Curta calculator

 Wikipedia Commons 5 5C Curta01
Very cool Curta calculator via jwz.

The Curta was a small, hand-cranked mechanical calculator introduced in 1948. It had an extremely compact design, a small cylinder that fit in the palm of the hand. It could be used to perform addition, subtraction, multiplication, division, and, with more difficulty, square roots and other operations. The Curta’s design is a descendant of Gottfried Leibniz’s Stepped Reckoner and Thomas’s Arithmometer, accumulating values on cogs, which are added or complemented by a stepped drum mechanism.

Ok – who has one or has used one?

24 thoughts on “Curta calculator

  1. Like the mid-to-late 60’s, This was a favourite tool of the road rally crowd. By the time I was old enough to acquire one, they were out of production.

  2. This make a minor cameo in William Gibson’s novel Pattern Recognition… one of the characters is a collector.

  3. A family member of mine owns one. He has had it since college. He’s the original owner. It sat in his office his entire career. A couple years ago he saw an article like this one about how rare they were and promptly took it off the shelf and placed it in a big safe.
    I have played with it since I was a kid. When you turn the crank you can feel tons of whirling and spinning inside. It’s heavy for its size. When I saw Jurasic Park the first time and the lawyer character says “Is that heavy? Then it is expensive,put it down.” I immediately thought of the Curta. With all my spinning and one-on-one tutorials, I never actually knew how to do anything but add simple numbers. I recently saw an online tutorial that made it clear just how powerful and mechanically brilliant these things actually are.
    And no, the owner is not interested in selling it. But I am glad to see these devices are finally getting some contemporary recognition.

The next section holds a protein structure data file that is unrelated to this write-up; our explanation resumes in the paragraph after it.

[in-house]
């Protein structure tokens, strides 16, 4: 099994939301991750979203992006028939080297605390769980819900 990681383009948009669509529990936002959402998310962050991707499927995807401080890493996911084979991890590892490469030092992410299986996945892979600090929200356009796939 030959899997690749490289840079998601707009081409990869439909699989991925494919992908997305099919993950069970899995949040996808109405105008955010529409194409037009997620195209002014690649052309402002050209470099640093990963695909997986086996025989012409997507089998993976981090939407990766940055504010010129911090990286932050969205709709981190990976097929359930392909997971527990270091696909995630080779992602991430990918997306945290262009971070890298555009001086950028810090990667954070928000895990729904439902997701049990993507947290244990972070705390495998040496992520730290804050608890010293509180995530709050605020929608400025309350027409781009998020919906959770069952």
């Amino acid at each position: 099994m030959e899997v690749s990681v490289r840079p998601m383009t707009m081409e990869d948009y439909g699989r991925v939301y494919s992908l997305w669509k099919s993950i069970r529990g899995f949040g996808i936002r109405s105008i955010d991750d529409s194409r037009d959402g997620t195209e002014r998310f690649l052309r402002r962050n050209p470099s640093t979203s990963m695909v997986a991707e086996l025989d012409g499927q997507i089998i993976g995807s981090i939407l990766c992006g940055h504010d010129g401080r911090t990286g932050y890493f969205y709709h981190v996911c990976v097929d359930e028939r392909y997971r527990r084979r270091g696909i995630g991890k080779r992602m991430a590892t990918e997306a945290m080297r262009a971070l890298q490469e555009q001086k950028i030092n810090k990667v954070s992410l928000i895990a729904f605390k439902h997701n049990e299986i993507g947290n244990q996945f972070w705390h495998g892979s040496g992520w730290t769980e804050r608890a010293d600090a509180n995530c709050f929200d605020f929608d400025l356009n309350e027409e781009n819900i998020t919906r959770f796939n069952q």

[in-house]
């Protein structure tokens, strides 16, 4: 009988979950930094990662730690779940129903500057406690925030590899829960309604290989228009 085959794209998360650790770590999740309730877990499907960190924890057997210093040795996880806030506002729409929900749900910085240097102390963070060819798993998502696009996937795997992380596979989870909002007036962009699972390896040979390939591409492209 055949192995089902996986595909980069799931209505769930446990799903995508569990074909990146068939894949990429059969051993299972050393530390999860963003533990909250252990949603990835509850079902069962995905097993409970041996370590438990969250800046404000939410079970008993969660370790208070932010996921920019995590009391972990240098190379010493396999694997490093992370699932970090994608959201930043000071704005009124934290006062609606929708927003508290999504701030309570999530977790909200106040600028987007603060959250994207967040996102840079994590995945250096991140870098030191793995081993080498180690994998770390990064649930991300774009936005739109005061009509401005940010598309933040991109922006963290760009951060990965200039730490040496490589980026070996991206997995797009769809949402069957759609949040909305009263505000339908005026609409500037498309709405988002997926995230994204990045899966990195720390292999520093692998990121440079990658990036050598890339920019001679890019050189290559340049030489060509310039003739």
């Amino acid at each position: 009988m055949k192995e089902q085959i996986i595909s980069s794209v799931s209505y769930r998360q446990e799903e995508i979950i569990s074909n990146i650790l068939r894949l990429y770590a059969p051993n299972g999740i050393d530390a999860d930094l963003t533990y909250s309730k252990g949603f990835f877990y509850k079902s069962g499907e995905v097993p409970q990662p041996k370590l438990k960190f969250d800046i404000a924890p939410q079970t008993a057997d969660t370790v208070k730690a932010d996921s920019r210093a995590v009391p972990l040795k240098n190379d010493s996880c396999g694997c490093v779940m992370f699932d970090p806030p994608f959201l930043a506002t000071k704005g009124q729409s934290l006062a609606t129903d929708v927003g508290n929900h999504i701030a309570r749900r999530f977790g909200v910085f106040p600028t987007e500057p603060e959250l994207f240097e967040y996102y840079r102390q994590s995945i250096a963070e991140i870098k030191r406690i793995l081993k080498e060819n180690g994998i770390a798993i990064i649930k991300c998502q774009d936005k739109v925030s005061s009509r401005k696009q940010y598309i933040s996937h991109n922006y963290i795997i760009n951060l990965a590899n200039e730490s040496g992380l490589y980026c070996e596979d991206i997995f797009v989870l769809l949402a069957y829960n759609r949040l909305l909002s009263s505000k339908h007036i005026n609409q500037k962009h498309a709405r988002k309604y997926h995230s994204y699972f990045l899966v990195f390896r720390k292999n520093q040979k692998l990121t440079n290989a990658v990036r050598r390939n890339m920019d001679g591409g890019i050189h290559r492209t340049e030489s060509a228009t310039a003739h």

4. Oh man, I’ve wanted one of those for years! They regularly show up on eBay, but usually got for $1,000+ (though a guy I know found one at a yard sale for ten bucks once).

    A few years back I did a design appreciation of the Curta for the public radio art program Studio360. If you’re interested, you can hear it online (Real format) at http://www.studio360.org/yore/show101803.html .

  5. Another thing to add to my list of desirable, fantastic things I will probably never own including a Nagra SN miniature reel to reel recorder, a Minox BL camera and an original Enigma machine :)

  6. …and I knew that my chances of ever getting one totally disappeared when I saw it in “Pattern Recognition” :-) I think Simon and I have the same wish list!

  7. I just purchased one and it arrived today. Still trying to figure out how to use it and surfing the web about it, thats how I stumbled ur blog.

  8. I own a Mark I and a Mark II. Pattern Recognition piqued my interest, but hearing the backstory of Curt Herzstark’s time in concentration camp and struggle to get it into production was what made me determined to own one.

    Most fun way imaginable to do mathematical calculations, but slow as hell ;)

    And I never, ever want to have to get it cleaned or overhauled. The insides are insanely complex. Though there are guys here and there who specialize in repairing them.

Comments are closed.

Tagged

current: @adafruit - previous: MAKE, popular science, hackaday, engadget, fallon, braincraft ... howtoons, 2600...

View more articles by Phillip Torrone